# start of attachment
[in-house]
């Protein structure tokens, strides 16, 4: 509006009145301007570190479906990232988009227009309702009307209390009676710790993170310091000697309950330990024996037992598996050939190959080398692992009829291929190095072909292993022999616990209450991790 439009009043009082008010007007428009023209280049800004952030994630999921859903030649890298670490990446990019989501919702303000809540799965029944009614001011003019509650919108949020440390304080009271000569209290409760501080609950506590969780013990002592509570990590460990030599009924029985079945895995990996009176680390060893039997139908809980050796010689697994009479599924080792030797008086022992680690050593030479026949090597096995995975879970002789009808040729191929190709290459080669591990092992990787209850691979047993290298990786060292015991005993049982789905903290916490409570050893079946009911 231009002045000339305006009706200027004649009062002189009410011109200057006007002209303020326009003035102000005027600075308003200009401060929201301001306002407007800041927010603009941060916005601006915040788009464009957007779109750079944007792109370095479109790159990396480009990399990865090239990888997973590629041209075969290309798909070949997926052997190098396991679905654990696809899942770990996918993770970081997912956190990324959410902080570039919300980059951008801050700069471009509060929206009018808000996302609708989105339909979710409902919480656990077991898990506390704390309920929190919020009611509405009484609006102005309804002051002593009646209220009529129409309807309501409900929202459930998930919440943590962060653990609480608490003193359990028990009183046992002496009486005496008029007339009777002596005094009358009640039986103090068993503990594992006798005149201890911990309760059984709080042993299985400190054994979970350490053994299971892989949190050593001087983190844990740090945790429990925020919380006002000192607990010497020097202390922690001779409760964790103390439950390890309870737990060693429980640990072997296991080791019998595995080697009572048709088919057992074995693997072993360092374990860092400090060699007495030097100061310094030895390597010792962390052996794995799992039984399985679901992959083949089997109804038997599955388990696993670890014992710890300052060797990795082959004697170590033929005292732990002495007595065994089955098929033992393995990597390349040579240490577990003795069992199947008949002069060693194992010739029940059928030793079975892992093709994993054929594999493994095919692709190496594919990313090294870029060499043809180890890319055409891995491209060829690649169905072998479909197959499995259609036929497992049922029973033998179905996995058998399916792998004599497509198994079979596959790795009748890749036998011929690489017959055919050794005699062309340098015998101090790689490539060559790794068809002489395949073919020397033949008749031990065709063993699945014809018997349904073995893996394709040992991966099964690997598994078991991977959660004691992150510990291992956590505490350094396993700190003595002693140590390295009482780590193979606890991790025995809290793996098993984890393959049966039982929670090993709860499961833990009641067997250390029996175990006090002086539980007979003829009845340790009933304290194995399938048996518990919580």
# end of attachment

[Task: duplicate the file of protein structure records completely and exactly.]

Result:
[in-house]
């Protein structure tokens, strides 16, 4: 509006009145301007570190479906990232988009227009309702009307209390009676710790993170310091000697309950330990024996037992598996050939190959080398692992009829291929190095072909292993022999616990209450991790 439009009043009082008010007007428009023209280049800004952030994630999921859903030649890298670490990446990019989501919702303000809540799965029944009614001011003019509650919108949020440390304080009271000569209290409760501080609950506590969780013990002592509570990590460990030599009924029985079945895995990996009176680390060893039997139908809980050796010689697994009479599924080792030797008086022992680690050593030479026949090597096995995975879970002789009808040729191929190709290459080669591990092992990787209850691979047993290298990786060292015991005993049982789905903290916490409570050893079946009911 231009002045000339305006009706200027004649009062002189009410011109200057006007002209303020326009003035102000005027600075308003200009401060929201301001306002407007800041927010603009941060916005601006915040788009464009957007779109750079944007792109370095479109790159990396480009990399990865090239990888997973590629041209075969290309798909070949997926052997190098396991679905654990696809899942770990996918993770970081997912956190990324959410902080570039919300980059951008801050700069471009509060929206009018808000996302609708989105339909979710409902919480656990077991898990506390704390309920929190919020009611509405009484609006102005309804002051002593009646209220009529129409309807309501409900929202459930998930919440943590962060653990609480608490003193359990028990009183046992002496009486005496008029007339009777002596005094009358009640039986103090068993503990594992006798005149201890911990309760059984709080042993299985400190054994979970350490053994299971892989949190050593001087983190844990740090945790429990925020919380006002000192607990010497020097202390922690001779409760964790103390439950390890309870737990060693429980640990072997296991080791019998595995080697009572048709088919057992074995693997072993360092374990860092400090060699007495030097100061310094030895390597010792962390052996794995799992039984399985679901992959083949089997109804038997599955388990696993670890014992710890300052060797990795082959004697170590033929005292732990002495007595065994089955098929033992393995990597390349040579240490577990003795069992199947008949002069060693194992010739029940059928030793079975892992093709994993054929594999493994095919692709190496594919990313090294870029060499043809180890890319055409891995491209060829690649169905072998479909197959499995259609036929497992049922029973033998179905996995058998399916792998004599497509198994079979596959790795009748890749036998011929690489017959055919050794005699062309340098015998101090790689490539060559790794068809002489395949073919020397033949008749031990065709063993699945014809018997349904073995893996394709040992991966099964690997598994078991991977959660004691992150510990291992956590505490350094396993700190003595002693140590390295009482780590193979606890991790025995809290793996098993984890393959049966039982929670090993709860499961833990009641067997250390029996175990006090002086539980007979003829009845340790009933304290194995399938048996518990919580």